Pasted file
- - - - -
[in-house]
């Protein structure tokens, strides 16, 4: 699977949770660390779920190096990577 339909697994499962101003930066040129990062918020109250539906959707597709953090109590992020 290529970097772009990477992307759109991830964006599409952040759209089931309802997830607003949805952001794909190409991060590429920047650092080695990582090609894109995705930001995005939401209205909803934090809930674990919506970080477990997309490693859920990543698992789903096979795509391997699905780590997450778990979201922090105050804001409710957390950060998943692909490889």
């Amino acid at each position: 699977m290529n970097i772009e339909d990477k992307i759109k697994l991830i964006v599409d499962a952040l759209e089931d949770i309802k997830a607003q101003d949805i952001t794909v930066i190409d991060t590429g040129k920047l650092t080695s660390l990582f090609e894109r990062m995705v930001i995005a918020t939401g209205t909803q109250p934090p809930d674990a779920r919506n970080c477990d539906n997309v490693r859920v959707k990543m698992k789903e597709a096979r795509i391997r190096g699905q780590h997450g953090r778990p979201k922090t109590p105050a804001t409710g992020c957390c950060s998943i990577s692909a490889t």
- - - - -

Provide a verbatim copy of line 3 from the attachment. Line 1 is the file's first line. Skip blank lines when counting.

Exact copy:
């Amino acid at each position: 699977m290529n970097i772009e339909d990477k992307i759109k697994l991830i964006v599409d499962a952040l759209e089931d949770i309802k997830a607003q101003d949805i952001t794909v930066i190409d991060t590429g040129k920047l650092t080695s660390l990582f090609e894109r990062m995705v930001i995005a918020t939401g209205t909803q109250p934090p809930d674990a779920r919506n970080c477990d539906n997309v490693r859920v959707k990543m698992k789903e597709a096979r795509i391997r190096g699905q780590h997450g953090r778990p979201k922090t109590p105050a804001t409710g992020c957390c950060s998943i990577s692909a490889t």